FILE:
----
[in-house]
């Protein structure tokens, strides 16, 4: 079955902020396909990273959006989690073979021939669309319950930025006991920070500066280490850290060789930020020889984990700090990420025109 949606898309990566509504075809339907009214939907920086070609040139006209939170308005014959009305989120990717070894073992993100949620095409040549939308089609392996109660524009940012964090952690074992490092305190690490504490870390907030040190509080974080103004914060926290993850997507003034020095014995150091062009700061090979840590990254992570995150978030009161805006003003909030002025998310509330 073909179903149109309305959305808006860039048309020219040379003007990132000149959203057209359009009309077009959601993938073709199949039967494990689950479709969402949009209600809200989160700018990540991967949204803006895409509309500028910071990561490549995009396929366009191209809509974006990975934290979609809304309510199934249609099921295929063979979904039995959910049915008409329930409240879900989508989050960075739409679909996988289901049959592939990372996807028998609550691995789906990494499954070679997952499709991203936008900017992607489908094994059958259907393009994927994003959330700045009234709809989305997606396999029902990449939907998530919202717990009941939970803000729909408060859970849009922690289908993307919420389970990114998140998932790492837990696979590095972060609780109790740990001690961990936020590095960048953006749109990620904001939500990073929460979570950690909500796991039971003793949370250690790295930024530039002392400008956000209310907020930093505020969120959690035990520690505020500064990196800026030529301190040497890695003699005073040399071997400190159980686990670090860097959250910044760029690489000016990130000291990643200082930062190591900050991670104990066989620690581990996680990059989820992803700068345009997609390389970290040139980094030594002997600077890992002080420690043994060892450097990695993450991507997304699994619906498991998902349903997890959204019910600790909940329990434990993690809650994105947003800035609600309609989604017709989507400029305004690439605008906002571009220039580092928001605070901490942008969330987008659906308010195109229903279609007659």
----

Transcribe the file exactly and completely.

[in-house]
């Protein structure tokens, strides 16, 4: 079955902020396909990273959006989690073979021939669309319950930025006991920070500066280490850290060789930020020889984990700090990420025109 949606898309990566509504075809339907009214939907920086070609040139006209939170308005014959009305989120990717070894073992993100949620095409040549939308089609392996109660524009940012964090952690074992490092305190690490504490870390907030040190509080974080103004914060926290993850997507003034020095014995150091062009700061090979840590990254992570995150978030009161805006003003909030002025998310509330 073909179903149109309305959305808006860039048309020219040379003007990132000149959203057209359009009309077009959601993938073709199949039967494990689950479709969402949009209600809200989160700018990540991967949204803006895409509309500028910071990561490549995009396929366009191209809509974006990975934290979609809304309510199934249609099921295929063979979904039995959910049915008409329930409240879900989508989050960075739409679909996988289901049959592939990372996807028998609550691995789906990494499954070679997952499709991203936008900017992607489908094994059958259907393009994927994003959330700045009234709809989305997606396999029902990449939907998530919202717990009941939970803000729909408060859970849009922690289908993307919420389970990114998140998932790492837990696979590095972060609780109790740990001690961990936020590095960048953006749109990620904001939500990073929460979570950690909500796991039971003793949370250690790295930024530039002392400008956000209310907020930093505020969120959690035990520690505020500064990196800026030529301190040497890695003699005073040399071997400190159980686990670090860097959250910044760029690489000016990130000291990643200082930062190591900050991670104990066989620690581990996680990059989820992803700068345009997609390389970290040139980094030594002997600077890992002080420690043994060892450097990695993450991507997304699994619906498991998902349903997890959204019910600790909940329990434990993690809650994105947003800035609600309609989604017709989507400029305004690439605008906002571009220039580092928001605070901490942008969330987008659906308010195109229903279609007659």